Develop for Good is a volunteer engagement platform pairing nonprofits in need of technical support with underrepresented CS students to build product solutions

Farley: Your solution is working. Since founding Develop for Good, you’ve scaled your program across the country. What impact have you seen so far?

Zhu: When my co-founder Amay Aggarwal and I founded Develop for Good back in March 2020, we never could have imagined how quickly we’d scale. Since then, we’ve engaged 1,000+ volunteers in over 80 nonprofit projects. Doing the math, this means Develop for Good has helped our nonprofit clients – which include organizations ranging from the World Health Organization to small nonprofits like BreakTheTide – save $3.7M in development costs.  

To us, these metrics are quantitative milestones that propel us towards our north star: to inspire the next generation of leaders in technology to dedicate their skills to social good.

Farley: That’s really exciting. Can you share a standout project that’s been particularly successful?

Zhu: One of our most exciting projects was with Computers 2 Kids (C2K), a small nonprofit. Develop for Good’s team of student volunteers worked with C2K to develop a mobile app for low-income families to access low-cost computers and free tech support. This service was essential during the pandemic as families navigated school closures and financial strain. Thanks to the app, C2K can serve more families and scale its work closing the digital divide.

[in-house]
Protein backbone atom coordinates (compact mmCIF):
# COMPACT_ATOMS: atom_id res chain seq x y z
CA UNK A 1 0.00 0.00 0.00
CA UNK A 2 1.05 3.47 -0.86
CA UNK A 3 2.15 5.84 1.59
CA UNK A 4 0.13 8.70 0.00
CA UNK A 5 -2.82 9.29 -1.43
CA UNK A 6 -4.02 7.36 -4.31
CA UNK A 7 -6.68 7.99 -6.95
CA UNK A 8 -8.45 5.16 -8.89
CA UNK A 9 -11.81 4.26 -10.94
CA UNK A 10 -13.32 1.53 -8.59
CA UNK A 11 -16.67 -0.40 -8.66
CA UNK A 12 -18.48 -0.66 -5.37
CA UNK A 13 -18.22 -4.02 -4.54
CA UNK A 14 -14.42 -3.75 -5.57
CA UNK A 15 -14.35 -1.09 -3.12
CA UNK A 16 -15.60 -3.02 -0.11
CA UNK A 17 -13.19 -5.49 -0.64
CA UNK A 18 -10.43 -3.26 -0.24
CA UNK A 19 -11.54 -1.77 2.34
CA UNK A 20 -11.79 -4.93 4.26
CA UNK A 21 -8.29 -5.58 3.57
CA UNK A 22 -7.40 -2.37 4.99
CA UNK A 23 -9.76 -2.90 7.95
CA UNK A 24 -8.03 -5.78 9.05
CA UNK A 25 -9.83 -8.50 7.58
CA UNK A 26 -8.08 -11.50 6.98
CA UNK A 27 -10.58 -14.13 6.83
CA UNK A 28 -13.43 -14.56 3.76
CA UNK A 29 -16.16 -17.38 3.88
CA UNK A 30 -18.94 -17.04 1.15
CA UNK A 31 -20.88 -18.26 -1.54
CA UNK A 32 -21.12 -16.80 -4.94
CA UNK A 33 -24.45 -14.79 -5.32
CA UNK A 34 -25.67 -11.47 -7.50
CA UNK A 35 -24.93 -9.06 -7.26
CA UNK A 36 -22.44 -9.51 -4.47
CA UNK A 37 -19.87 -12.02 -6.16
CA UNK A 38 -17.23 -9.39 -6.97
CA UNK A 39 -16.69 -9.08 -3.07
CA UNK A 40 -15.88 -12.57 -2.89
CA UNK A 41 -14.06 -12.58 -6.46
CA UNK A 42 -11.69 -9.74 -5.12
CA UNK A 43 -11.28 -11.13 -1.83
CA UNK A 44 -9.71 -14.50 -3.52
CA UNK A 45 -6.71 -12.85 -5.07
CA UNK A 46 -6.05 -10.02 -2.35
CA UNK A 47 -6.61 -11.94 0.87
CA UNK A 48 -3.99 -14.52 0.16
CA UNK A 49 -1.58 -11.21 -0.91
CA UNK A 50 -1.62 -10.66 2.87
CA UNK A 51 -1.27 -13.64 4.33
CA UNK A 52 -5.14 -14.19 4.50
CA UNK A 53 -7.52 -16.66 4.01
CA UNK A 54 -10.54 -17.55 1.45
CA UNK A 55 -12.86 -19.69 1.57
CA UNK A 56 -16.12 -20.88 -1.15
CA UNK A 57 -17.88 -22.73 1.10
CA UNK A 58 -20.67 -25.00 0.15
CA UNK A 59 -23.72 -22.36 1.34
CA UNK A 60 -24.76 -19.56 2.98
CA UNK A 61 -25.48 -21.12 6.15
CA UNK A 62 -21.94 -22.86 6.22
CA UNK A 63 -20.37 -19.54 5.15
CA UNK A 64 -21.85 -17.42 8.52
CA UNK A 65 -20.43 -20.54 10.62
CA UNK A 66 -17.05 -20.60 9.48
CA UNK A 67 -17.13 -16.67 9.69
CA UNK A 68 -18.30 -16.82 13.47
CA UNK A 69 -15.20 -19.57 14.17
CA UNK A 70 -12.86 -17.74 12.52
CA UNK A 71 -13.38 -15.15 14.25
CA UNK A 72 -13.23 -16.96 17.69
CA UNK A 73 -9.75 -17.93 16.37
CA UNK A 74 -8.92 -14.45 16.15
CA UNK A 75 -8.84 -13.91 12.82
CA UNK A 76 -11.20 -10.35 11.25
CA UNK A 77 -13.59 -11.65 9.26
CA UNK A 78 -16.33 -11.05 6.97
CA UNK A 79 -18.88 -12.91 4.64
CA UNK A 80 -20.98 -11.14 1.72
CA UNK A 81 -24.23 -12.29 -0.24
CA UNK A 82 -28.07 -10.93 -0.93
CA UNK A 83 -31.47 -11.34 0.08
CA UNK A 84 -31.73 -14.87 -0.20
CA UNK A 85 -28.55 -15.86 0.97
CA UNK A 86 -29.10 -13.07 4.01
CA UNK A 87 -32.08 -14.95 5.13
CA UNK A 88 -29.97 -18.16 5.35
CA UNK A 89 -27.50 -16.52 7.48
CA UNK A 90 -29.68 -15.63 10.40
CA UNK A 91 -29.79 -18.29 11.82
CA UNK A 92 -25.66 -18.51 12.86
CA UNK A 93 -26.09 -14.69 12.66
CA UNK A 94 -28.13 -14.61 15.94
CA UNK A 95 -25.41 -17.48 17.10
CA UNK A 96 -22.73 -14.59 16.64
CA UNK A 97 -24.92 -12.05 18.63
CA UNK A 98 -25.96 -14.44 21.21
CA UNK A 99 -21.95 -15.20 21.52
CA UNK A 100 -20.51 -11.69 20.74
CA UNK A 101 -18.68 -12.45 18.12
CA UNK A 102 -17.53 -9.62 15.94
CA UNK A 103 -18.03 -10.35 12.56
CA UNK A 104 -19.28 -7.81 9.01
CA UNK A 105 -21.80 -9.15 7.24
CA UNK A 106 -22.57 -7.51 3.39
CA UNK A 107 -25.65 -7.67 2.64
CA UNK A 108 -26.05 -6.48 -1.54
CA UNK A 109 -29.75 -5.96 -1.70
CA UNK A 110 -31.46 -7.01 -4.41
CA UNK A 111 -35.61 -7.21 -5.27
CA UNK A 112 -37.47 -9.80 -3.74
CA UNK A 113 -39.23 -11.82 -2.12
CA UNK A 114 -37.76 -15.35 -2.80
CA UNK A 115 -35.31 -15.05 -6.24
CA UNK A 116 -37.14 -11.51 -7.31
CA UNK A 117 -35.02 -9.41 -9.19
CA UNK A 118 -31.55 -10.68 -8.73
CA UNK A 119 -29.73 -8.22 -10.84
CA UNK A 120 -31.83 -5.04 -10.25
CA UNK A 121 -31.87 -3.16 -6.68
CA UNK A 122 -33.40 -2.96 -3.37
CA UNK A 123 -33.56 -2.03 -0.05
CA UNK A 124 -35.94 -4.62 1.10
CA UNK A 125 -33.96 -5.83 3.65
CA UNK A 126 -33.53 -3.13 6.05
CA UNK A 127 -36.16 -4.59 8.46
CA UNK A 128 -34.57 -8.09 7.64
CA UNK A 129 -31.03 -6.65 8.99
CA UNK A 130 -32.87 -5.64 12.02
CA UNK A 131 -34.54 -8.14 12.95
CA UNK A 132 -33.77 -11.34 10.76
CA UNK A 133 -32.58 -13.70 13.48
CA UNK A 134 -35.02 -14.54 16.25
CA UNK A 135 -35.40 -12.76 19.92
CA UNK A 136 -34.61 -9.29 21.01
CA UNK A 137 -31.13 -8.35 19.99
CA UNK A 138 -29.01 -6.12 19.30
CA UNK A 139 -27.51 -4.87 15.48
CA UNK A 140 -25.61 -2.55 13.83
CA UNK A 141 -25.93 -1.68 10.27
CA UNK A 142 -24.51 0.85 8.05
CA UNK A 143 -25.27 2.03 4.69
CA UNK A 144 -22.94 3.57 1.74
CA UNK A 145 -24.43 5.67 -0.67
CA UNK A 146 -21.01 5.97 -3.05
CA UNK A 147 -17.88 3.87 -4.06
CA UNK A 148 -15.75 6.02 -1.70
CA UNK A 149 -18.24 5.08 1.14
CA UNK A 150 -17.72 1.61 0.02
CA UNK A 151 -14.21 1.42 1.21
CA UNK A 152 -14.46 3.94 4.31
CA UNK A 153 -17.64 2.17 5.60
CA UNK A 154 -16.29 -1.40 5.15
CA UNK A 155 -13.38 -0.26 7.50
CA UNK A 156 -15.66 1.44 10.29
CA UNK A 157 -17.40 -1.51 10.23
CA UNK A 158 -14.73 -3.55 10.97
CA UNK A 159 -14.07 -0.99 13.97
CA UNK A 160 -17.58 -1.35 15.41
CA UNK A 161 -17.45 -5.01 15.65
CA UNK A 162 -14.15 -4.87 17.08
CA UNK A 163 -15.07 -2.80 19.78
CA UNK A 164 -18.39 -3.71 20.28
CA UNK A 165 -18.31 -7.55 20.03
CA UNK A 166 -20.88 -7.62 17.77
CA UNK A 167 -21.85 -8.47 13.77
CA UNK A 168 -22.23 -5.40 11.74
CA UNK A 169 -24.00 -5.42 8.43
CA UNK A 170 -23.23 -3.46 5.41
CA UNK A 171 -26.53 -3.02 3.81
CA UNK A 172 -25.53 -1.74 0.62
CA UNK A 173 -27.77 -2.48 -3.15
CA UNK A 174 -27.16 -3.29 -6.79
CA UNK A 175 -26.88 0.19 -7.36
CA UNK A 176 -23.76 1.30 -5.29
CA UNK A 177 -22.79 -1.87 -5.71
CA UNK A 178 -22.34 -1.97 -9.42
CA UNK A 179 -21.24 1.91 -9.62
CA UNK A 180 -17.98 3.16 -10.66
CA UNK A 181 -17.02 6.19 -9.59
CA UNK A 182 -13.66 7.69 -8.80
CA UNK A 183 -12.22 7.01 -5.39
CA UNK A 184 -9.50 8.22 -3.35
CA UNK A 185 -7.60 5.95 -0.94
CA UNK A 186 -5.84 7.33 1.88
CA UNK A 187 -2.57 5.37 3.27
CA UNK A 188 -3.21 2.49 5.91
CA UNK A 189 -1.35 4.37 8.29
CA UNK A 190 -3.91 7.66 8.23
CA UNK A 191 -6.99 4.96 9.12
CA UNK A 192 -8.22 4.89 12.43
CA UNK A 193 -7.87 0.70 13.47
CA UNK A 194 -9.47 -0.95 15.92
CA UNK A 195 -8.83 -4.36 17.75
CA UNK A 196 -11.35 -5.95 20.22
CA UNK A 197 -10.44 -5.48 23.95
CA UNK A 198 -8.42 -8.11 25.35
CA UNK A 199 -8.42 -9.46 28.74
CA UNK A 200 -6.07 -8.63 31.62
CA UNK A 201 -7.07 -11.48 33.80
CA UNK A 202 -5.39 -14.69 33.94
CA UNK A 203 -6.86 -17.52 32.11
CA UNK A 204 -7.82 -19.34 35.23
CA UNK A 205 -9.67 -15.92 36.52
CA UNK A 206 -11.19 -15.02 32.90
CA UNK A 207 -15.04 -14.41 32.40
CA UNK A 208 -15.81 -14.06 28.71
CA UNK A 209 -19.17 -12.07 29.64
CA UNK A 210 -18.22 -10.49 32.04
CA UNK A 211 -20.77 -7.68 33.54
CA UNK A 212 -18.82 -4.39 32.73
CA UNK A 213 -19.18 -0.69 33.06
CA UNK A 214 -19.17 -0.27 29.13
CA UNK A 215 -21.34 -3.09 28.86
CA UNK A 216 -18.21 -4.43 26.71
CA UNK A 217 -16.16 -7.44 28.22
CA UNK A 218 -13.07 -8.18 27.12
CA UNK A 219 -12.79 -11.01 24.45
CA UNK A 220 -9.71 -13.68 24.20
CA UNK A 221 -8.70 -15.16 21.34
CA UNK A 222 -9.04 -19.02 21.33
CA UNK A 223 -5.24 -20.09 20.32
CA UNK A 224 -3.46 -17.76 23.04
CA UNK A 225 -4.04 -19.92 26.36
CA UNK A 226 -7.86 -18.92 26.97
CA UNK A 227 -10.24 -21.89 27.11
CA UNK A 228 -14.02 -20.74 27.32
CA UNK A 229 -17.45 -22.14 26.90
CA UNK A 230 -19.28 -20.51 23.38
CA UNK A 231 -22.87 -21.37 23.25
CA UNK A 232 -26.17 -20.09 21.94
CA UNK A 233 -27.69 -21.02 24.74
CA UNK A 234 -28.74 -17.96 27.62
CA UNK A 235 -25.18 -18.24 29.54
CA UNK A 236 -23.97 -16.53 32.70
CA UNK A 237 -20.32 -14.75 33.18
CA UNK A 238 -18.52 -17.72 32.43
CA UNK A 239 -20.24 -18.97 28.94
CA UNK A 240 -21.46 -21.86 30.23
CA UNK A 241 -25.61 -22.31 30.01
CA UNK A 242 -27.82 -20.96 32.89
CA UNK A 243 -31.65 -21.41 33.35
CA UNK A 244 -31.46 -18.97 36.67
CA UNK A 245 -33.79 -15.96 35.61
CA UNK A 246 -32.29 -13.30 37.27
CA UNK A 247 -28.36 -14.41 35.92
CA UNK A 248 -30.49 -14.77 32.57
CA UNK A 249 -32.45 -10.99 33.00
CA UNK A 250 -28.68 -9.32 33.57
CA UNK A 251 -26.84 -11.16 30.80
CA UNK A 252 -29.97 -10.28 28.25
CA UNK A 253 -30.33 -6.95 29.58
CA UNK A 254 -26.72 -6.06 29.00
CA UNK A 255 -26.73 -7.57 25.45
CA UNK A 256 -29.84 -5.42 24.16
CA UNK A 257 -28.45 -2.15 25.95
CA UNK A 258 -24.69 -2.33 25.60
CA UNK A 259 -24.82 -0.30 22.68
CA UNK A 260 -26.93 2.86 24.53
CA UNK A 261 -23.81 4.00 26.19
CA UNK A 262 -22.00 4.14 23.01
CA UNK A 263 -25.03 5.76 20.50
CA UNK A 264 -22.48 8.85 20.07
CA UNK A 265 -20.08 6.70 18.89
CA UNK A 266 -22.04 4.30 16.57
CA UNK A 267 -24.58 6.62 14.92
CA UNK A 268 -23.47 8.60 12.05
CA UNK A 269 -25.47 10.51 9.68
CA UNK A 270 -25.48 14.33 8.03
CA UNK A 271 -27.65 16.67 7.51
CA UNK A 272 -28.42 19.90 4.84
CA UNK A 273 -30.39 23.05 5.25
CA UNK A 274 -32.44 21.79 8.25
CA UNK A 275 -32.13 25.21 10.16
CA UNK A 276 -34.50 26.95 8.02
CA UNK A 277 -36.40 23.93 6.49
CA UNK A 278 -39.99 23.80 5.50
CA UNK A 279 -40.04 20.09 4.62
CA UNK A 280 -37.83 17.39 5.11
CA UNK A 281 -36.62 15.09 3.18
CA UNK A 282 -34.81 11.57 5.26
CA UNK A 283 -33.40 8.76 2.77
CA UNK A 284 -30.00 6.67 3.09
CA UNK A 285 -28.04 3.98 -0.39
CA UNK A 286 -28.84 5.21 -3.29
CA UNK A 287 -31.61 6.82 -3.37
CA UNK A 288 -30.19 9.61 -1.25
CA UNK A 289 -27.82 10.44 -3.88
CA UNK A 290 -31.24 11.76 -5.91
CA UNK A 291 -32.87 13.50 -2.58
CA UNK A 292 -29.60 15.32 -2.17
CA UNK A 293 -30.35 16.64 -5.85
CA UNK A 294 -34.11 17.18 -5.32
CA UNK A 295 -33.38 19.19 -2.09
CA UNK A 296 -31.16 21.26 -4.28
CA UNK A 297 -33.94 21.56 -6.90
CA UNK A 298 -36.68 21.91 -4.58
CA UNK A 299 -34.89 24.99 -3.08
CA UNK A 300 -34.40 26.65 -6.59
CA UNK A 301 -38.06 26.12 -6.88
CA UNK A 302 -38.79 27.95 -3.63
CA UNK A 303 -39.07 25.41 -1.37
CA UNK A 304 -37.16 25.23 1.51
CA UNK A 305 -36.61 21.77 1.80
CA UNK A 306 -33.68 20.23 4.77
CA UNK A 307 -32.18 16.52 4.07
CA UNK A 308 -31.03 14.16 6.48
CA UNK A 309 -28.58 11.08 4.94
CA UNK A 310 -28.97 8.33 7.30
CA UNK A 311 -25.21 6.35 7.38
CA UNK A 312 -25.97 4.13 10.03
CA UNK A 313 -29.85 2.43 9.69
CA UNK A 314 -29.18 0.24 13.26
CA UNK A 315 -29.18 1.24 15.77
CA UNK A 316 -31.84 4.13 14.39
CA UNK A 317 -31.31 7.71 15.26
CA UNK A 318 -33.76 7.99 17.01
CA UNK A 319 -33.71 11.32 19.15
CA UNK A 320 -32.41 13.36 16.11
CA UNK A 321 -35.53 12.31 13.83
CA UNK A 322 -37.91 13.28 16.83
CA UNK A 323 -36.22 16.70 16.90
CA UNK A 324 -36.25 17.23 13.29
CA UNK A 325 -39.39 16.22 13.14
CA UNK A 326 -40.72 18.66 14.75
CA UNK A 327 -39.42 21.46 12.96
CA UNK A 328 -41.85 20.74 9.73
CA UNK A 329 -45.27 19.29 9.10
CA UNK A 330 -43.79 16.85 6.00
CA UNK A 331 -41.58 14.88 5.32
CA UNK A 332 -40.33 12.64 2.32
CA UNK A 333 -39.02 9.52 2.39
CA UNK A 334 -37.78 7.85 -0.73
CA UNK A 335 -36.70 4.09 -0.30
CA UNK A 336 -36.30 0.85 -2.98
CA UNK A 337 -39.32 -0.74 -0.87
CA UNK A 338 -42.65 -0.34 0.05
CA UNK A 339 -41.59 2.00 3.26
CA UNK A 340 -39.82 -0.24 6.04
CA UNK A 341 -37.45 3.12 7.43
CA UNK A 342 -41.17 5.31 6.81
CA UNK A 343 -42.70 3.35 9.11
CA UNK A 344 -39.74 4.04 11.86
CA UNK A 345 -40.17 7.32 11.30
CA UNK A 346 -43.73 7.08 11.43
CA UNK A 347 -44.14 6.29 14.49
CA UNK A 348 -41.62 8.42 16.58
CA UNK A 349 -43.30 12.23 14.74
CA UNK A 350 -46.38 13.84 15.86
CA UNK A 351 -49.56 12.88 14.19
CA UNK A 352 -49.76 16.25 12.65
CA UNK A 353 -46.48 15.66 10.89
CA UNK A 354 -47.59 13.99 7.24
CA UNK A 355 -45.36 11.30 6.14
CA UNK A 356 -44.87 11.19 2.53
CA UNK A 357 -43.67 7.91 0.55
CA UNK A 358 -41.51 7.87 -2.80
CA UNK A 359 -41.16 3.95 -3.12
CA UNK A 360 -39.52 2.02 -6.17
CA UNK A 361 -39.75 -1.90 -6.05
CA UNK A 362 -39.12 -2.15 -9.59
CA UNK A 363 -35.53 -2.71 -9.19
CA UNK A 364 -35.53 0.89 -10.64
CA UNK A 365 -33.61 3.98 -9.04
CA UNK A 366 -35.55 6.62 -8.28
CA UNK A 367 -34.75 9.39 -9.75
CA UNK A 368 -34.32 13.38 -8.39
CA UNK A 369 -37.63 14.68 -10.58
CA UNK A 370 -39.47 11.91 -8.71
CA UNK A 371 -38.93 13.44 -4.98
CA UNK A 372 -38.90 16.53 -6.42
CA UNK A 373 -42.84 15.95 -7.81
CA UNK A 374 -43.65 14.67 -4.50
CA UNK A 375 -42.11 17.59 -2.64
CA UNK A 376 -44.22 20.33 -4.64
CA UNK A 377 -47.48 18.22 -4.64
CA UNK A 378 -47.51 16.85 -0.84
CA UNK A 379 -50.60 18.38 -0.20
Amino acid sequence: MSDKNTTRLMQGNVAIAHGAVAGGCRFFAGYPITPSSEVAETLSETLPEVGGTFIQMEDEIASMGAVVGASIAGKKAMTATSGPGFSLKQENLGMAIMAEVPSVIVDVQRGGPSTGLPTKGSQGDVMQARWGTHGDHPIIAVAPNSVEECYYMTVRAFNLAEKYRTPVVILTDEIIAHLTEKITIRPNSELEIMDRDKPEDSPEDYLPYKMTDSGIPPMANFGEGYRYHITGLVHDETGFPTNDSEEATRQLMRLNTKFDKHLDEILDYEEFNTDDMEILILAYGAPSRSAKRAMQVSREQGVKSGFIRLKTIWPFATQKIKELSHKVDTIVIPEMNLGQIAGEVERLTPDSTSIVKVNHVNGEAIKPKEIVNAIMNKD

Amay Aggarwal and Mary Zhu founded Develop for Good when they were juniors at Stanford University

Farley: What do you hope Develop for Good will look like in five years?

Zhu: We’re building for Develop for Good’s future scale, today. Five years from now, we want to be operating at 10x – or even 100x – our current capacity for nonprofits and volunteers. To get there, my Co-Executive Director Ryan Scott and I have been hard at work redesigning the operational and algorithmic pieces of our platform. Big picture, we hope to see our work driving three key outcomes: digital transformation of the nonprofit sector, increased diversity in the tech sector, and our future leaders committing their skills for good. 

Farley: You founded Develop for Good while you were a college student. What advice do you have for college students hoping to start their own nonprofit?

Zhu: My biggest piece of advice: it’s never too early to start making an impact. I’ve noticed a cultural stigma around starting or working at a nonprofit straight out of college. We’re told that there are few incentives for brilliant young people to go straight into nonprofit work because of the perceived sacrifices. I’d push back against this perspective, and instead urge you to find ways to leverage your own unique talents and passions. Whether this means volunteering your tech skills with Develop for Good, starting your own nonprofit, or whatever else feels meaningful to you, don’t wait!

Farley: I agree – don’t wait. To wrap us up, Mary, what’s been your proudest moment in your Develop for Good journey?

Zhu: It’s hard to choose just one! I’m incredibly proud when volunteers tell us their Develop for Good experience helped them land their dream internship or job. On the flipside, I’m thrilled when we receive raving testimonials from our nonprofit clients. Our volunteers have been praised as being smart, creative, and responsible for creating high-quality tech products that are changing lives. The pride I’ve felt from helping form these meaningful, mutually beneficial relationships is truly unparalleled.